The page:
Marin City native honors late friend as he leads San Diego State to Final Four
MARIN CITY, Calif. - When Darrion Trammell started walking at the precocious age of 7 months old, his dad knew he was different.
But when Darrion started dribbling a basketball simultaneously, less than a month later, his dad knew his son may have a special talent.
He was right.
On Saturday, Darrion, who grew up in Marin City, will lead San Diego State as they take on Florida Atlantic in the school's first-ever Final Four appearance.
"This is his dream," said Damien Tarmmell, Darrion’s father. "It’s been amazing to witness."
Trammell, a 5 '10 point guard, had anything but a linear route to San Diego.
Coming out of St. Ignatious High School, Trammell had zero Division I scholarship offers.
So, he started climbing the ladder. His first stop was at City College of San Francisco. Then he spent two seasons at Seattle University.
During off-seasons, he would return to Marin City and practice every day.
"He would drive hours, to find an open gym in Oakland or Sacramento and San Jose," Damien said.
Darrion thrived on the court at Seattle.
But off the court, he was coping with the death of his childhood best friend, Jaquez Sweeney, who Darrion called a brother.
The boys grew up playing just about every sport imaginable together.
Jaquez was killed at the age of 22.
Darrion flew home to be a pallbearer at Jaquez’s funnel service in the Bay Area.
Now Damien said Darrion uses it as motivation.
Last Saturday, when San Diego State battled Creighton for a spot in the Final Four, it was evident Jaquez was on Darrion’s mind.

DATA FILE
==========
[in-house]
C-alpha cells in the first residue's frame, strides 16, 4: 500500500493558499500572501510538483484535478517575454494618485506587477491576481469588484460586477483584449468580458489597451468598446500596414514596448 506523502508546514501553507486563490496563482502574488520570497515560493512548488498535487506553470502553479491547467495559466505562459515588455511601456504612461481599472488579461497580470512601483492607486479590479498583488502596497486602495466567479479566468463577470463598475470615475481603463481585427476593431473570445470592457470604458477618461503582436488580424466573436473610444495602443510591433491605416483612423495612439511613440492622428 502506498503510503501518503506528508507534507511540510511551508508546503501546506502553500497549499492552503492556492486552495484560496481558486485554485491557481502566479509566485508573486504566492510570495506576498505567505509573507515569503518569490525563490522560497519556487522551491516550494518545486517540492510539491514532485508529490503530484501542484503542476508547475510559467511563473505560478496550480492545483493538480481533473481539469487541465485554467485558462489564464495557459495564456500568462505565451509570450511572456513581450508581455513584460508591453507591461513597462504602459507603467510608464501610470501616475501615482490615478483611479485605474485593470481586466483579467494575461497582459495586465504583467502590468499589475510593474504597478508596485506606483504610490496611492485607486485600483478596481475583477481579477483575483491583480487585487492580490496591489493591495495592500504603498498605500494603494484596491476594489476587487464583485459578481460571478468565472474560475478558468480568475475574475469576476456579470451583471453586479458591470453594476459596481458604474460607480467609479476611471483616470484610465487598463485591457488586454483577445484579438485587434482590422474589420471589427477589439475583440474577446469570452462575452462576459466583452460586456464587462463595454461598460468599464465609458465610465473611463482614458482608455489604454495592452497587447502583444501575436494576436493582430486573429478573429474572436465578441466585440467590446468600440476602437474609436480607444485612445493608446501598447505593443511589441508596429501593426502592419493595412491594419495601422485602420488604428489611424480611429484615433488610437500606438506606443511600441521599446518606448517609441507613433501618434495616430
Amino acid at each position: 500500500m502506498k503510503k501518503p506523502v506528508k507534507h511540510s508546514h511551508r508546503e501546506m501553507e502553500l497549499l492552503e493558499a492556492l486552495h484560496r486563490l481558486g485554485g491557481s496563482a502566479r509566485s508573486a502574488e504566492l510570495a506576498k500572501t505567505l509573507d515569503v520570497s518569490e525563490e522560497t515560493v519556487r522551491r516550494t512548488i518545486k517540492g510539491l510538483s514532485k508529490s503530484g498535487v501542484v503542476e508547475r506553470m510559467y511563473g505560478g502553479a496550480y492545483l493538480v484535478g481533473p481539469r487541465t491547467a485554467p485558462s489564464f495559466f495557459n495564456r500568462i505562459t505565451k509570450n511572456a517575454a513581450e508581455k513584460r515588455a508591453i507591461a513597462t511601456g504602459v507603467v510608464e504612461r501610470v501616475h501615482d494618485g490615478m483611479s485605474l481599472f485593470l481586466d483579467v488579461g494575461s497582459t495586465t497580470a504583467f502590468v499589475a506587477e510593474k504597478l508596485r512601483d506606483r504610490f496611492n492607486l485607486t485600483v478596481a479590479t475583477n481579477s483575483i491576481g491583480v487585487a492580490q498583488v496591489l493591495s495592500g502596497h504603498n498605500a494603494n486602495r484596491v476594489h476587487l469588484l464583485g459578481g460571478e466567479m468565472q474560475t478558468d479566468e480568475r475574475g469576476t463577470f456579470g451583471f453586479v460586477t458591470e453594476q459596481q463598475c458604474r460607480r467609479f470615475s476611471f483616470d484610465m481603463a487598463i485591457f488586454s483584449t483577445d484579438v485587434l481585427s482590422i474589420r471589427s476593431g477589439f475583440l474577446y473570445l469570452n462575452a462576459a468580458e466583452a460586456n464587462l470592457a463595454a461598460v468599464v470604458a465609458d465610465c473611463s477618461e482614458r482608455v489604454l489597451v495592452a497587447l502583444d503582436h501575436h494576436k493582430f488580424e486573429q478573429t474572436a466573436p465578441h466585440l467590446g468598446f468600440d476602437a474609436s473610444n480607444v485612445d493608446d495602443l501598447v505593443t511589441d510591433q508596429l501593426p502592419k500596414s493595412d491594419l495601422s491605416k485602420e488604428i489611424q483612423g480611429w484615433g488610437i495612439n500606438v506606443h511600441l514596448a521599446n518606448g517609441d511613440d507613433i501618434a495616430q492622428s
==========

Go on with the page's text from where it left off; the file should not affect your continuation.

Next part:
The Aztecs’ last point, in the 57-56 win, came from Darrion.
He put up a floater just inside the paint, in the final seconds.
The shot was short, but the referees called a controversial foul.
Darrion banked one of two free throws to seal the deal for San Diego State.
Then, as the buzzer blared throughout a packed Yum! KFC Center in Louisville, Kentucky, it all hit Darrion.
He was living his dream.
"It’s just a game. I'm doing this for my family, I'm doing this for the people back home, my grandpa, my brother who I lost," he said. "It’s my journey like what I've been through, it’s just a blessing to be able to be here."
But, Damien is not surprised his son is on this stage.
"He had an acronym, EDWMTM: every dream is worth more than money," Damien said. "He came up with it when he was in third or fourth grade."
Darrion has it tattooed on his arm. He lives by those words.
They’ve carried him far. And his dad is confident they’ll carry him as far.
"I'm confident we're going to win the national championship," Damien said. "We have to."